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  • C4PMC

What do the government actually want to achieve with their nature recovery plan?

Updated: Mar 21, 2022

Over the last few days, a number of articles in The Times newspaper as part of a report called ‘A wilder world’. They have covered a wide range of topics all under the ‘headline’ subject of rewilding; looking at everything from how to ‘rewild’ your own garden, to the viability of bringing back apex predators and larger mammals – bison, lynx, wolves – to the UK.

In the same day’s newspaper, another article looked at tree planting, reporting on the government’s proposals to introduce a legally binding target to plant over a million acres of trees by 2050. This would aim to increase the amount of forested land in the UK by 3%. The plan also includes a pledge to halt the decline in wildlife species by 2030; and then increase them by 10% on the 2030 level by 2042.

It seems an odd pledge; as with tree planting, trees are not simply trees, and wildlife is not simply ‘wildlife’. It’s all very well planting hundreds of acres of tightly packed Sitka spruce across the country – but that’s not going to be as good for wildlife and biodiversity as planting broadleaf woodland or native pine forests, depending on the area; perhaps less densely planted (therefore fewer trees), but more beneficial – probably to everyone – in the long term.

The same applies to wildlife. A strict 10% increase is all very well, but if we simply see 15% more crows and woodpigeons and a 5% decline in other, rarer species that actually need our protection, then surely that’s a loss, whether or not the net result is an ‘increase in wildlife populations’.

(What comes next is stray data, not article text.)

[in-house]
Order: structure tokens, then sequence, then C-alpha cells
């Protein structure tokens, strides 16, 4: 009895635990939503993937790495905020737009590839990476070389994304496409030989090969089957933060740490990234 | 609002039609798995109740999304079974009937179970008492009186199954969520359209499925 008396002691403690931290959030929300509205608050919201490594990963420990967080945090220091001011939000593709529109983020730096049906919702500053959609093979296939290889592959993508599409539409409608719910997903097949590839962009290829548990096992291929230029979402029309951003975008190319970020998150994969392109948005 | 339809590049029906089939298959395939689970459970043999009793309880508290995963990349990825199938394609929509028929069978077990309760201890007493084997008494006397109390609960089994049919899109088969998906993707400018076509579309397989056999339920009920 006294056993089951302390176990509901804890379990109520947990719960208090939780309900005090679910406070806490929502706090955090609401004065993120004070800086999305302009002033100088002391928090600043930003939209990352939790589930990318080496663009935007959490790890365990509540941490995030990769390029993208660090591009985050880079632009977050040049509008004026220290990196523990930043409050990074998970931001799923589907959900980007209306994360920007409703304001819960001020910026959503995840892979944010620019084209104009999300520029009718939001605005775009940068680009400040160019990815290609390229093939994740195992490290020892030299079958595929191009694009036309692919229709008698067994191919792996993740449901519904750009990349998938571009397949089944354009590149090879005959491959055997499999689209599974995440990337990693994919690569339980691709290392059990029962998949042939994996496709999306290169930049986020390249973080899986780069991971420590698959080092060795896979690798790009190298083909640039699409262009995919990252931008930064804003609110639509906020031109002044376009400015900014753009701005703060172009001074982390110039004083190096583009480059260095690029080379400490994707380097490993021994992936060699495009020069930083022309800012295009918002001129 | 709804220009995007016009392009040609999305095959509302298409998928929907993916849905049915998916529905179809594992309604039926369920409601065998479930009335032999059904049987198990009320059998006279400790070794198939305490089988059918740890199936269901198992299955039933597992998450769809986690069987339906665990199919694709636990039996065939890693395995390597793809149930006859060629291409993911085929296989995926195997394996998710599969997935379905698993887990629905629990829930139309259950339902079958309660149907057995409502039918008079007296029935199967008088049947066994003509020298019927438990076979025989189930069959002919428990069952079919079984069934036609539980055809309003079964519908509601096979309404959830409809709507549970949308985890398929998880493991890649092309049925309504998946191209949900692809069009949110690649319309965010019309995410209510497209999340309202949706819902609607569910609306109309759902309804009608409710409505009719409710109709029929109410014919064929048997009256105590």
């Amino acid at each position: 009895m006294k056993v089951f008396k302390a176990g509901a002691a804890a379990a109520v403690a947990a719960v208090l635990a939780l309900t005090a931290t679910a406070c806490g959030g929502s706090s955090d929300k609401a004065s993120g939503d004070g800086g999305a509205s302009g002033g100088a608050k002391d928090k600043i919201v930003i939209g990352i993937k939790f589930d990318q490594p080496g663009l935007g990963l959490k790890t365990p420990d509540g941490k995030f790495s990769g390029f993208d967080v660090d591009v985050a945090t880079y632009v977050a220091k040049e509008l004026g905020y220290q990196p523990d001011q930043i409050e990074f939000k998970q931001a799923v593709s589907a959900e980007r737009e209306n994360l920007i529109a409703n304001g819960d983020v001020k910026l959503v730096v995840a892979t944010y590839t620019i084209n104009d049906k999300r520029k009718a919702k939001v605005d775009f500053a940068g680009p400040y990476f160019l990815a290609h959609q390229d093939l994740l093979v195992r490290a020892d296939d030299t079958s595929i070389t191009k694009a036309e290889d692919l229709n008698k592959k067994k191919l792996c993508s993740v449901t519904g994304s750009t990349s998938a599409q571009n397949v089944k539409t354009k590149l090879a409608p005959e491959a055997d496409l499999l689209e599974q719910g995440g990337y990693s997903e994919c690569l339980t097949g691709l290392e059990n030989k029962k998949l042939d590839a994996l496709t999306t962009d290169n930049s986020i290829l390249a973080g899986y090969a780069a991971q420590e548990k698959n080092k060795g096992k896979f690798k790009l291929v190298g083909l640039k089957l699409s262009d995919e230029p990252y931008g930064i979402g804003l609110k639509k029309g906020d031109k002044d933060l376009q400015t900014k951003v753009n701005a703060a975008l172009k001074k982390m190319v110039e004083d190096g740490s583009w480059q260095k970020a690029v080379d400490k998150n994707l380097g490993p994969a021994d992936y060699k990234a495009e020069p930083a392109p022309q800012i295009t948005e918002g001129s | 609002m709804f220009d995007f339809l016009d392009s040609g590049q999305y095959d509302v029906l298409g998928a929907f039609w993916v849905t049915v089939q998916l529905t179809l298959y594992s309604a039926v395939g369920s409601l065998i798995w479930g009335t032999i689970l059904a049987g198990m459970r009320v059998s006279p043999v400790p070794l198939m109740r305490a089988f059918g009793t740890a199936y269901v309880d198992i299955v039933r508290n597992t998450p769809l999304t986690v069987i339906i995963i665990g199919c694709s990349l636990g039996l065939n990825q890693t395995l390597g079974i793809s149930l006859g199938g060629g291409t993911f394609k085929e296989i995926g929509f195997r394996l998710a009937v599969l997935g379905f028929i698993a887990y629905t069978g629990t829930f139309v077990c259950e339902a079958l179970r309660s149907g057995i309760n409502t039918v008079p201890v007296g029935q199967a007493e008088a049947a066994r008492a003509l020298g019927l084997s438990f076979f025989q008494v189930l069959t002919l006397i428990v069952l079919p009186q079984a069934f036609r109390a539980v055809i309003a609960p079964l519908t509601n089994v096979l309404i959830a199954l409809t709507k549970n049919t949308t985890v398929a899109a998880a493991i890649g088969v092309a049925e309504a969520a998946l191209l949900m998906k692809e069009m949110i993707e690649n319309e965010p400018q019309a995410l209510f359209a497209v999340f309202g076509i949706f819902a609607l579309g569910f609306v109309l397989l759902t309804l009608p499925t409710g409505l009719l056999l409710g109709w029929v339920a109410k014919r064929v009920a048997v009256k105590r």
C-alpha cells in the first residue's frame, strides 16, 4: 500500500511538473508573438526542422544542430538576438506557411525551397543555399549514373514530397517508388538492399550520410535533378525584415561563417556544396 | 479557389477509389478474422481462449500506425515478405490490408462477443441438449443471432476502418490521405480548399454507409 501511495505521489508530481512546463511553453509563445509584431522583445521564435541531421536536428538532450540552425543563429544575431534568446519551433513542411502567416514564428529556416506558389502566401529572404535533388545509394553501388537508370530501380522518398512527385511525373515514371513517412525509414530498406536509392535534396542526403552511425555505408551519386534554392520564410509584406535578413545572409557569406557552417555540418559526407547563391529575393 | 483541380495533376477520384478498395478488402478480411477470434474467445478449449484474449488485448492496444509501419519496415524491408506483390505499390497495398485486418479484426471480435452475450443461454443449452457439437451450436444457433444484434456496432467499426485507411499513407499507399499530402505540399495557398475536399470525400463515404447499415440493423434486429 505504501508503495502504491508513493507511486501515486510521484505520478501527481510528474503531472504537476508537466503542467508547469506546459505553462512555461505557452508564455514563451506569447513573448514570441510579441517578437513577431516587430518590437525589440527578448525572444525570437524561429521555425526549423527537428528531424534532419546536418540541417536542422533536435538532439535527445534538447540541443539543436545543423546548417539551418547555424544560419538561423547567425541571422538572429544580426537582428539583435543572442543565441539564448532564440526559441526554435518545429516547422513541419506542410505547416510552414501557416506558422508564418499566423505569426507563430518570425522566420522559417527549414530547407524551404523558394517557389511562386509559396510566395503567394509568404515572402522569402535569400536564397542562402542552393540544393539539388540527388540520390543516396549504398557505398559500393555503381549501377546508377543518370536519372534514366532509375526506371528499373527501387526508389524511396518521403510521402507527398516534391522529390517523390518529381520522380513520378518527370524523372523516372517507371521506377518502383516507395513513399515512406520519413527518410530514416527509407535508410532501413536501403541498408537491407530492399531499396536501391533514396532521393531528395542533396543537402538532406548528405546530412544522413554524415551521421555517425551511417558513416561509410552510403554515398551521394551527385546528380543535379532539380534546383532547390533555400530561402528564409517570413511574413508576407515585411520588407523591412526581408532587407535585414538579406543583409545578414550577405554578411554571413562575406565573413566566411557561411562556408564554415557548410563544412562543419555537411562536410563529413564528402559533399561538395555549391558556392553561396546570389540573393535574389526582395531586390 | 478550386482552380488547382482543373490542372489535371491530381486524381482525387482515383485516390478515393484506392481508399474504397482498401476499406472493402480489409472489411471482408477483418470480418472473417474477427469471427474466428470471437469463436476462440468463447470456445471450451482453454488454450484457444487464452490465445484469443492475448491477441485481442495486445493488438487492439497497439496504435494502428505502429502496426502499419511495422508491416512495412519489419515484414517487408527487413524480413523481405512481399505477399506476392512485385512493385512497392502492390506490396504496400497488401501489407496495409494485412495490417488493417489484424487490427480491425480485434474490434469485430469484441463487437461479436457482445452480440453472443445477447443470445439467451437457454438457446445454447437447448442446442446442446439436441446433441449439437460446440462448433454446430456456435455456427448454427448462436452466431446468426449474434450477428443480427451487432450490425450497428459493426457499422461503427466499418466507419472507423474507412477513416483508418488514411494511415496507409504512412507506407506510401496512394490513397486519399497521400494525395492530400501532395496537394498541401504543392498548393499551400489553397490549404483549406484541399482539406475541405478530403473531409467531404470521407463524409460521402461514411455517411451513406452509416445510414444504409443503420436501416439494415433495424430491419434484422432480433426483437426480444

Another article in the same paper – part of the rewilding special – focused on Langholm Moor, where a community trust bought out 5,200 acres of the moor for £3.8 million last year, from the Duke of Buccleuch. The land had formerly been a grouse moor; and the talk now is of ‘community-based rewilding’. While the group are still unsure of how they mean to diversity the moor in order to provide jobs and opportunities for younger locals (there are few jobs in the town, and an ageing community), they are pondering “wool production, a dark-sky observatory, camping sites and new housing on the moor.” As with most moors, they want to restore and rewet the peat bogs, (according to the article, this will provide a home for hen harriers!) as well as restoring woodland by planting native trees – which is a step up from Sitkas.

Does the government want to save the capercaillie, or reintroduce the lynx?

But the question in all of this is, what do the government actually want, or want to encourage, when it comes to nature? We all know that so red and amber listed species actively choose to live on grouse moors because of the management and predator control that is carried out. Rewilding enthusiasts often choose to leave nature to its own devices (except for when deer are eating their trees!), meaning in many cases, we end up with situations like at the RSPB's Lake Vyrnwy, where the lack of predator management means that they have lost much of their bird life. Black grouse, curlew, lapwing; when it was managed as a grouse moor they had plenty of all of these. Now, they have all disappeared – and the RSPB are begging for more money so they can 'fix' the situation.

So what does the government want to see? What are their real aims with their nature recovery plan? Rewilding is all very well, and there is certainly benefit in planting connected areas of native, broadleaf woodland, which will benefit woodland wildlife including the red squirrel – which desperately needs our help. But even in the case of the red squirrel, management (ie grey squirrel removal) is vital. Do we simply want wildlife 'targets' based on numbers, and allowing wildlife to do its own thing? Or a logically and carefully constructed wildlife plan that would, yes, probably include predator control. But a plan that would also encourage and protect the threatened species that most need our help – rather than simply playing a numbers game.


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